The present invention provides a cleaning device for a dry cleaning conveyor frame and yoke assembly. The device includes a pair of brushes positioned on each side of the frame and yoke, and a central brush for contacting rollers on the yoke assembly. The pair of brushes and central brush are fixed to a device support assembly which is further fixed to a cross arm of a support structure for the conveyor track.

The brushes communicate with a vacuum source via hoses and a manifold for distributing vacuum force to each hose and brush. Preferably, the pair of brushes are resiliently biased towards one another and thus towards the frame. In addition, the central brush has a pivotable mounting with at least a small amount of rotation accommodated.

BRIEF DESCRIPTION OF THE DRAWINGS

FIG. 1 is an elevational view of a portion of a conventional dry cleaning conveyor, including a support structure, yoke and frame assembly, and a track;

FIG. 2 is a top perspective view of a segment of the support structure and track of the conveyor of FIG. 1;

FIG. 3 is a side perspective view of a cleaning device according to the invention;

FIG. 4 is an enlarged perspective view of a mechanism for mounting the cleaning device of FIG. 3 to a cross arm of the support structure of the conveyor;

FIG. 5 is an enlarged sectional view of a manifold taken along the lines 5--5 of FIG. 3;

FIG. 6 is a front view of the brushes of the device of FIG. 3 contacting the frame and the yoke assembly of FIG. 1; and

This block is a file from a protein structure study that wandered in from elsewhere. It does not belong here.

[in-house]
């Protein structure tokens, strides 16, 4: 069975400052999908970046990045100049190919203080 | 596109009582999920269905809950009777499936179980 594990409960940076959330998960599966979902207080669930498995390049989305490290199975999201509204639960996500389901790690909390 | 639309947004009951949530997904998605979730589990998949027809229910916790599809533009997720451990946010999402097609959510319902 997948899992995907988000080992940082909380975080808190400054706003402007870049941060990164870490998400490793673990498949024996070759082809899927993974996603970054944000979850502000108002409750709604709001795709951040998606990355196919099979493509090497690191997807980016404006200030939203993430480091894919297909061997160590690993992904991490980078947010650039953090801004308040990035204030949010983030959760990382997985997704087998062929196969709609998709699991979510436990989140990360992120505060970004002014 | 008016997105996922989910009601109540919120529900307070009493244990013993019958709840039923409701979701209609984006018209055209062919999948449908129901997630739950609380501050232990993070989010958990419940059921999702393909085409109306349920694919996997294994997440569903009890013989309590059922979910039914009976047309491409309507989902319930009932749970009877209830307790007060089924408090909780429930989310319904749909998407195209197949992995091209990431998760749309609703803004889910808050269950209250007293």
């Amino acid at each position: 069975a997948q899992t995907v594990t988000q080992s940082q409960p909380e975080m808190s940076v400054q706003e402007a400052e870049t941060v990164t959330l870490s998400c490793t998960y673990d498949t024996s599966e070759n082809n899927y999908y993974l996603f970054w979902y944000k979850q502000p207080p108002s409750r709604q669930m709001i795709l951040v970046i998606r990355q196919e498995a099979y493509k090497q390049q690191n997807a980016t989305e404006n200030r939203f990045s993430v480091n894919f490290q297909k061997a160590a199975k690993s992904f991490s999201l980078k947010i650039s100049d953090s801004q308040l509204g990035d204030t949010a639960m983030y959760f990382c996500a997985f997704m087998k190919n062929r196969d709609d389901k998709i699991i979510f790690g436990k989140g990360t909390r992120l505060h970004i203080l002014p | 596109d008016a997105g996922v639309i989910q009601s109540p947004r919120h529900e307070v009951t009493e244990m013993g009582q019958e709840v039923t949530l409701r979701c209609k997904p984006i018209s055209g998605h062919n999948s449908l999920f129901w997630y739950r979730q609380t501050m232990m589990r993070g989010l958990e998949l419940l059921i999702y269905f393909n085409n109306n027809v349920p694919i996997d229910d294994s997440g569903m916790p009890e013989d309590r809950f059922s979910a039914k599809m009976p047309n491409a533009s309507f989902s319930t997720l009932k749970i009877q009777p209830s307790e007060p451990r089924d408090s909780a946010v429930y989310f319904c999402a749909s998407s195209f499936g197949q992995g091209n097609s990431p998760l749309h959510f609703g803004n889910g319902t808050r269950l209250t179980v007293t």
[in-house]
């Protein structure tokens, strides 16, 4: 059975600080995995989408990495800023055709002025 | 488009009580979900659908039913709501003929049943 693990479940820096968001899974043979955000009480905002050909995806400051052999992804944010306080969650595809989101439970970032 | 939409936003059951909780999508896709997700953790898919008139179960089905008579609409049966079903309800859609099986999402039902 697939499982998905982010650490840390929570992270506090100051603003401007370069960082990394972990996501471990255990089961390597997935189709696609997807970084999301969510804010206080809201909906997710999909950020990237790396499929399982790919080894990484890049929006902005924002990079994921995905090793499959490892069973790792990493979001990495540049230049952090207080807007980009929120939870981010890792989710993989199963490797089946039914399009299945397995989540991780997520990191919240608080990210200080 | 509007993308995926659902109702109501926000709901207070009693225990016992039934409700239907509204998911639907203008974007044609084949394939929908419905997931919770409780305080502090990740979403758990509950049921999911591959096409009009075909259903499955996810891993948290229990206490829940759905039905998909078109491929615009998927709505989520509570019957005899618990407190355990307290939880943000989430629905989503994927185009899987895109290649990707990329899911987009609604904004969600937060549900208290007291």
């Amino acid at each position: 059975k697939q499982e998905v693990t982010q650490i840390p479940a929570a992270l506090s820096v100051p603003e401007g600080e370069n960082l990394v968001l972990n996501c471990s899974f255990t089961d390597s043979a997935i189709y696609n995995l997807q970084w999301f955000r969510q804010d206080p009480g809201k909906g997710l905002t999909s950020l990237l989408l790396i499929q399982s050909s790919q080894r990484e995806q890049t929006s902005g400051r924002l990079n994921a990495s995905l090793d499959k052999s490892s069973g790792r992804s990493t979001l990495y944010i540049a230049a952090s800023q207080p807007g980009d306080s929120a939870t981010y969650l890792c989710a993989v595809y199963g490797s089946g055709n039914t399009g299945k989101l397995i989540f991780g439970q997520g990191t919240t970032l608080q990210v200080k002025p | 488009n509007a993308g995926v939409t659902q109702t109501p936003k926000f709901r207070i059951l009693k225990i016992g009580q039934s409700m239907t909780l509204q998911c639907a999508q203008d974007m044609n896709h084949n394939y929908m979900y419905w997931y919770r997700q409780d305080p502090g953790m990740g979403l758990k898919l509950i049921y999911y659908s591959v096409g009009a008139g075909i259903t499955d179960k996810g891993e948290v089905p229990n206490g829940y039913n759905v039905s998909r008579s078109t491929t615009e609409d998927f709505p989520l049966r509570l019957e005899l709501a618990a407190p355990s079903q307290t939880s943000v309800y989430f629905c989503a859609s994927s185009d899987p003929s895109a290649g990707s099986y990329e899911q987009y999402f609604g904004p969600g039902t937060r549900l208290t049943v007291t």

FIG. 7 is an enlarged view of a rocker arm for mounting a side brush according to the invention;

DETAILED DESCRIPTION OF THE PREFERRED EMBODIMENT

The invention provides a cleaner for a frame and yoke assembly including the wheels of a dry cleaning laundry storing conveyor.

FIGS. 1 and 2 show major aspects of a conventional conveyor. Typically, the conveyor has an elongated oval track formed by several rods, one such rod 4 being shown. The rod 4 is suspended above floor 6 by a support structure including a plurality of cross arms 8 having vertical mounting plates 8a at each end. The mounting plates are welded to the top of rod 4. The cross arms 8 are supported by two angle members 10 and 12 which, in turn, are supported on a plate 14 fixed to the top of a column 16. Column 16 has a base 16a fixed to the floor 6.

Yoke assembly 20 includes two rollers 22 rotatably mounted on a U-shaped bracket 24. The yoke assembly 20 is rotatably fixed by a pin 26 to a frame 28. The pin 26 also serves to rotatably connect segments 28a, 28b of the frame 28. The frame has slots defined by projections 29 in each segment.

A cleaning device according to the invention will now be described with reference to FIGS. 3 and 4. The device includes a vacuum source 32, a pair of side brushes 34, 36 and a central brush 38, and a structure sufficient to communicate the vacuum source with the brushes and to mount the device adjacent the rod 4.

The mounting structure includes a long mounting plate 40 bolted to a step-shaped mounting bracket 42 having a top portion bolted to plate 40 from below and a lower portion fitted into a channel formed by cross arm 8. A U-shaped clamping member 44 then slides over the cross arm. Tightening T-screws 46 clamps the bottom portion of the step-shaped bracket 42 against cross arm 8. Instead of a step-shaped member 42, a two-piece structure may be used, including a plate which is as long as the stepped bracket to replace the upper step, and a block to replace the lower step and the rise between steps.